By Kathryn VaselWith Kelsa Dickey
Read on CNNMoney.com

We can all use a little more cash in the bank. And if finding a higher-paying job or winning the lottery isn’t in the cards for you right now, you’ll need to do more with what you’ve got.

Say you want to save $1,000. That’s about $84 a month, an amount experts said is doable for most of us.  It just takes a little planning and some small habit changes. (Click here to read the entire article.)

Here are five moves money experts said can bring significant savings:

1. Trim your monthly bills:  I’m quoted as saying, “Too many people pay monthly bills without knowing exactly what they’re being charged for.” “And people often pay for more services like phone, internet, cable or even utilities than they need, or pay extra for a device they don’t use or a protection service that isn’t worth the money.  Re-evaluate what you need and aim to only pay for services you actively use. For example, how often do you use your landline phone? How much data are you using on your smartphone?”How to save $1000 without really trying!

2. Eat in more than out: This might seem like an obvious move, but experts identified dining out as a top budget eater that people underestimate.  “If going out sets you back $60 while making a meal at home costs $30, shifting just three meals a month will get you the savings you want”, suggests J.J. Montanaro, a certified financial planner with USAA.

3. Become a ninja shopper:   Taking small steps in your shopping habits like using coupons, buying generic and limiting impulse buys can add up to $84 a month, if not more.  One way to avoid making impulse purchases is to write down everything you need and stay laser-focused on your list while in stores.  “With bigger purchases, do an analysis first. Measure the cost against what you earn. You may find it’s not worth it”, says Jean Wilczynski, an investment adviser at Exencial Wealth Advisors in Connecticut.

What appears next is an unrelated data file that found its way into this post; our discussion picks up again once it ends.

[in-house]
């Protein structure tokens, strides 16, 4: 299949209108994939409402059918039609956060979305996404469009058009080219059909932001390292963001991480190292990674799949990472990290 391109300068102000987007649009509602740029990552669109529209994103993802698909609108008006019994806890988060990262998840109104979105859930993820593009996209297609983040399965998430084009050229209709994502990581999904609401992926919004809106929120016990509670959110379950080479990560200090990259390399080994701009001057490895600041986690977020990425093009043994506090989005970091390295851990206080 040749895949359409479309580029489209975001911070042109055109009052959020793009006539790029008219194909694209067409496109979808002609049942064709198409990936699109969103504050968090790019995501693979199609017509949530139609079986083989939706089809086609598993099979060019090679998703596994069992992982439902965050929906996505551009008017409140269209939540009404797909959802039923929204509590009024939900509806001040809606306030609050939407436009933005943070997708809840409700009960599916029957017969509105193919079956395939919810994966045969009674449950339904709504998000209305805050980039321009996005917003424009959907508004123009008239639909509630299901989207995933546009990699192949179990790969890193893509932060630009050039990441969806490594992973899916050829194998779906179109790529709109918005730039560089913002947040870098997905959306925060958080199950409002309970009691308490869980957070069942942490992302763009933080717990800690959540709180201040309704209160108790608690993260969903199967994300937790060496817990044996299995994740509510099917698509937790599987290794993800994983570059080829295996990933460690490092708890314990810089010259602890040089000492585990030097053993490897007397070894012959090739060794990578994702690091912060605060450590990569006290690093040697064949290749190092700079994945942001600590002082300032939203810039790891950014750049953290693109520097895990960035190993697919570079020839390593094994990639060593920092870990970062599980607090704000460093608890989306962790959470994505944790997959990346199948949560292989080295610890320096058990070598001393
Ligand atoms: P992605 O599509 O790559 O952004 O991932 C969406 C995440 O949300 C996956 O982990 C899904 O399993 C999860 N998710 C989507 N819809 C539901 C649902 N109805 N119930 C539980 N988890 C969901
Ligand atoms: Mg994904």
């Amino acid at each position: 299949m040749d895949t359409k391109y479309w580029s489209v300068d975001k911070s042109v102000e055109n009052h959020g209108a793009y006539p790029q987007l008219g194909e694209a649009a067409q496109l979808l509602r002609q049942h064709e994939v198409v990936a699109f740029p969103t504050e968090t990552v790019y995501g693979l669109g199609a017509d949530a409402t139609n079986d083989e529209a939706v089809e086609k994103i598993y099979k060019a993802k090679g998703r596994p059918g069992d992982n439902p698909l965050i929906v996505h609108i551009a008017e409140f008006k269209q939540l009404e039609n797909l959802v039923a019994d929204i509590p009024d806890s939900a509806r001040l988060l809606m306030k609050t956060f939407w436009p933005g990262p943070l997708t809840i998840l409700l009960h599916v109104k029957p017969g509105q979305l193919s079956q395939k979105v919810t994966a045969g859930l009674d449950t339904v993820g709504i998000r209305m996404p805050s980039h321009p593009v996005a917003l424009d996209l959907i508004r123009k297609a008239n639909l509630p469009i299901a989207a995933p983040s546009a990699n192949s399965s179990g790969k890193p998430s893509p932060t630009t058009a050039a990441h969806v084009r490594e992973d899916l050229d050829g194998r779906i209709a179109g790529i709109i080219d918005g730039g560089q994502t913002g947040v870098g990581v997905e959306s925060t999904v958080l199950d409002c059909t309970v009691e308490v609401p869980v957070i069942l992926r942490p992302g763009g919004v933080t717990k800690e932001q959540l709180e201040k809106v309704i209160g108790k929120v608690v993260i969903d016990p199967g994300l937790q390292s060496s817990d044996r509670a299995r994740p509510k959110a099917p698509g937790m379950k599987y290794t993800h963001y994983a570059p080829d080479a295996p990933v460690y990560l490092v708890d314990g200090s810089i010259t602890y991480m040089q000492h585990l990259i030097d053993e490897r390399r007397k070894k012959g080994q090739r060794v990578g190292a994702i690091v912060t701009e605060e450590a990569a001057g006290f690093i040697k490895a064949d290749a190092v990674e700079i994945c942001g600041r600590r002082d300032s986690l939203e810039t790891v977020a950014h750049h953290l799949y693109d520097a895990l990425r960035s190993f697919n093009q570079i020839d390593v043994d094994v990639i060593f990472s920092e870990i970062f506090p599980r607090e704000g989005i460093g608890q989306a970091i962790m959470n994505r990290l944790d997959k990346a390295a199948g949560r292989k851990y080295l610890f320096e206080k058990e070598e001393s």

4. Take full advantage of employee benefits:  “Many full-time workers at large companies have access to benefits and discounts from an employer, like subsidized cell phone bills or gym memberships, but too many people ignore them, leaving money on the table”, added Wilczynski.

5. Avoid being over-insured:  “As your life circumstances change, so do your insurance needs. Car insurance is as good place to start”, stated Dave Abate, a certified financial planner with Strategic Wealth Partners in Ohio. For example, older cars might not need as much insurance. As a vehicle ages, it could make sense to increase the deductible to lower premiums. (If you do bump up a deductible, make sure to have enough cash on hand to cover the higher deductible if an accident occurs.)

The amount of life insurance coverage you need tends to decrease with age as well, as less people are reliant on the income.

If you have questions or need help in these areas, schedule a Eureka session today!